Anyway … going way off topic! Sorry 🙂

  6. Did you hear about the woman who divorced her husband because he cheated on her in Second Life? http://www.metro.co.uk/news/402338-second-life-sex-causes-divorce

    Funny how you never see obese avatars on Second Life…

  7. I’d take your point even further, Adrian. IMO, it’s not simply escapism, but also needing to belong. Why else is it important to play online with others (whom you may or may not know), and not simply play WarcraftIII all day over and over again?

    It’s one of the reasons I feel it’s easier to stay away from WoW, despite being intrigued (well, knowing it’ll only end with police breaking down the door because someone thinks I’m dead after two weeks of getting fully sucked into the world), than from a simple not online game: I don’t feel it has much more to offer to me personally than WarcraftIII.

    As to the question whether we’ll end up with the same problematic numbers? I don’t believe so, I think the main problem is one that’s historically and culturally defined: these fast-growing, booming Asian economies are being punished for skipping or hurrying through the steps of social and cultural development the Western world slowly went through, sort of doing overnight what Europe did in two centuries. I remember seeing a documentary, somewhere in the 90s, about a Japanese phenomenon where students and young working folk burnt out and kept sitting in their rooms, playing games all day. Which is pretty much what WoW addiction in Korea looks like. I don’t think our Western young people are, or ever can be, as wedged in by socially and culturally generated stress and expectations that the only way out is hide in escapism. They’ll more likely find some way to annoy the older generation and that’s that.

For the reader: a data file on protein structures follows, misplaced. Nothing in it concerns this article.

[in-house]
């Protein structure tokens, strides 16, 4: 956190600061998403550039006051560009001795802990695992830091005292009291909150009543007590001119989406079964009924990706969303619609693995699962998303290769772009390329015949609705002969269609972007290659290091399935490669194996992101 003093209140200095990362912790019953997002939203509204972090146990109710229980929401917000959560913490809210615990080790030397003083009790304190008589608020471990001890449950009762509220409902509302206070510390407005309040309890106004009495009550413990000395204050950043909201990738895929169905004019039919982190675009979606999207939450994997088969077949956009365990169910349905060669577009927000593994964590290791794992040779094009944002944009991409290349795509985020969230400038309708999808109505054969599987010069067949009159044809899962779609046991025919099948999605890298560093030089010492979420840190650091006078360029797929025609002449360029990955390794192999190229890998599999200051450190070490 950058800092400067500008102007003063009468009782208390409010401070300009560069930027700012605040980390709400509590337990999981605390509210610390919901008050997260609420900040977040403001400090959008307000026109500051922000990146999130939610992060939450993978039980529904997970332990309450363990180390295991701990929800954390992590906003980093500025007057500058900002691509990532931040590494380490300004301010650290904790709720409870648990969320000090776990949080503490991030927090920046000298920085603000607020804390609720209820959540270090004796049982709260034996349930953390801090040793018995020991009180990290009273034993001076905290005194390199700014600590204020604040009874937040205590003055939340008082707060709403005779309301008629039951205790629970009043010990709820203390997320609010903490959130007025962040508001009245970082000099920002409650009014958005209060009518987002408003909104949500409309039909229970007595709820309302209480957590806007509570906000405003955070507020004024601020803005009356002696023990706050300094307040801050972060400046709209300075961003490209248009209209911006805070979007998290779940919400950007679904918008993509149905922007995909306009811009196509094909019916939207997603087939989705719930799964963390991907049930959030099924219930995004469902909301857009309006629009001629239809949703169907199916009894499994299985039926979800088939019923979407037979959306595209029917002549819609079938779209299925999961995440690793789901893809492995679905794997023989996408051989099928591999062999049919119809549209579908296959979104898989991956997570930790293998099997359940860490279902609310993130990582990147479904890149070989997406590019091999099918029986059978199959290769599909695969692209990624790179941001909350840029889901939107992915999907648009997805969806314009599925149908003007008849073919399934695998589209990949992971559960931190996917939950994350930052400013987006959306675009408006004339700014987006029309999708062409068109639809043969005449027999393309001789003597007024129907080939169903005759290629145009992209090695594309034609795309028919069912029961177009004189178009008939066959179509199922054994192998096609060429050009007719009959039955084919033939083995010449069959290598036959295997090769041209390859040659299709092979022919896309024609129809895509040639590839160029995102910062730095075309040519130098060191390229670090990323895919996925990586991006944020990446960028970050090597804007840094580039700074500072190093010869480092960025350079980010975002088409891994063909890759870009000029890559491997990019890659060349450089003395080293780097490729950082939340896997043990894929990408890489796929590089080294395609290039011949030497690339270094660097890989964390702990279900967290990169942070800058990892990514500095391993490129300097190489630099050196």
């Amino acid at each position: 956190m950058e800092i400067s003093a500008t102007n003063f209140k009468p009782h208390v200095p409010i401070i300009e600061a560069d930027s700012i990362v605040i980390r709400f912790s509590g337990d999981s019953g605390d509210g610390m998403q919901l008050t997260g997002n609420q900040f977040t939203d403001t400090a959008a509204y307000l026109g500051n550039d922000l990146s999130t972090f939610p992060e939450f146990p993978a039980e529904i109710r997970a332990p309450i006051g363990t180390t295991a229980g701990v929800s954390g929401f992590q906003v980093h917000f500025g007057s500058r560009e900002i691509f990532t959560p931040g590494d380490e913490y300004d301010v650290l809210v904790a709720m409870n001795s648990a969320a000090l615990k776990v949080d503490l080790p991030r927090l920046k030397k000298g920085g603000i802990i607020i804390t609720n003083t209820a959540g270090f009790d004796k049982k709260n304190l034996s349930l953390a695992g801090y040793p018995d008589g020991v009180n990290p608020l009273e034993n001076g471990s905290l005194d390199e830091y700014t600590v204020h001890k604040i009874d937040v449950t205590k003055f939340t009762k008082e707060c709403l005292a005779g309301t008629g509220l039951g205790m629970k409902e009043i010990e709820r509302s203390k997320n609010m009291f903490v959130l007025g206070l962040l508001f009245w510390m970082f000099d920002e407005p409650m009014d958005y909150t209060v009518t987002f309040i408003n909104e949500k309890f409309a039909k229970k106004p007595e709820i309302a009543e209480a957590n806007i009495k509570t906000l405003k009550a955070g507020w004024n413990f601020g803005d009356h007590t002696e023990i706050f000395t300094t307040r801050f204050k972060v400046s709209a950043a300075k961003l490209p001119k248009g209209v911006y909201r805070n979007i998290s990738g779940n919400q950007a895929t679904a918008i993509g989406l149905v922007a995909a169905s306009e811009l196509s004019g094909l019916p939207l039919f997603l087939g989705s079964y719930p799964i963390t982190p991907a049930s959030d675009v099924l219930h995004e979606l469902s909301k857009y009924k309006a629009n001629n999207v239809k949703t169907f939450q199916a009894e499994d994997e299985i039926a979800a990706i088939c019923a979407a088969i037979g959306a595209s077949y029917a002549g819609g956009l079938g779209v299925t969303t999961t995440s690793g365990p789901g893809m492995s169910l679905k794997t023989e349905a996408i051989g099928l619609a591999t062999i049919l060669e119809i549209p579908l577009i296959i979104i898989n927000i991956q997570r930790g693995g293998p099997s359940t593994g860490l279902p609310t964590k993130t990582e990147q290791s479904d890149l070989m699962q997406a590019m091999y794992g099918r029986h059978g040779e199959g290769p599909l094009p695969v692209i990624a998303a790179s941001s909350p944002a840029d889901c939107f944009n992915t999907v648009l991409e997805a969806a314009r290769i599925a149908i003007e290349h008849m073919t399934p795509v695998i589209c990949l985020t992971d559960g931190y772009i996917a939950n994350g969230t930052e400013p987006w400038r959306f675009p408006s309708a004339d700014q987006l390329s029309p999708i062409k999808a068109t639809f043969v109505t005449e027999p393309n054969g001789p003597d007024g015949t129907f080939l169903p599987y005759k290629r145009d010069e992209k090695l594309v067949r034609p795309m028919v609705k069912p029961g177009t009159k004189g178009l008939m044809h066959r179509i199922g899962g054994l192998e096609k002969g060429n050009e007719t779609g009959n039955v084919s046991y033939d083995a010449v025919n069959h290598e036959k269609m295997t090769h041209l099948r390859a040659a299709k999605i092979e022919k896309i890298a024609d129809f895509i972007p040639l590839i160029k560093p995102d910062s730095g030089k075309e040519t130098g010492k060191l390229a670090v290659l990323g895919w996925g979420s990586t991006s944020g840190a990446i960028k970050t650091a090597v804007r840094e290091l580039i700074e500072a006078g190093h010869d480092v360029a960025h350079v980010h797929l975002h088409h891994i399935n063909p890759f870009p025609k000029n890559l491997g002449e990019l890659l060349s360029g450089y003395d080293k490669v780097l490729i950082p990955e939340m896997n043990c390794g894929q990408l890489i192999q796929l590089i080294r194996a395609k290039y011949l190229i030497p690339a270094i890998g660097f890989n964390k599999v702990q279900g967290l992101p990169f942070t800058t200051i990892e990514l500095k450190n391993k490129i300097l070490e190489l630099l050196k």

8. Good topic Mark, and interesting link, Rachel.

    This is a big question: Are games like WoW taking people closer to reading fantasy lit or farther away?

    On the one hand, if RPGs are any indication, we see that for the most part, online games have replaced old-fashioned pleasures like sitting around a table with your friends and rolling dice.

    Similarly, more boys and men are playing WoW than reading Michael Moorcock, et al.

    This is the problem with novels. They’re a solitary experience rather than a social one (WoW). They require more mental effort and endurance than simply turning on your computer to hack-n-slash. They require long attention spans, unless every form of popular entertainment.

    What’s ironic is that fantasy has taken over the world, but now there’s a flight away from the roots of fantasy into fantastic realms that entertain us even more efficiently than words and chapters.

    Fight the power. Be a Luddite. Write or read a book.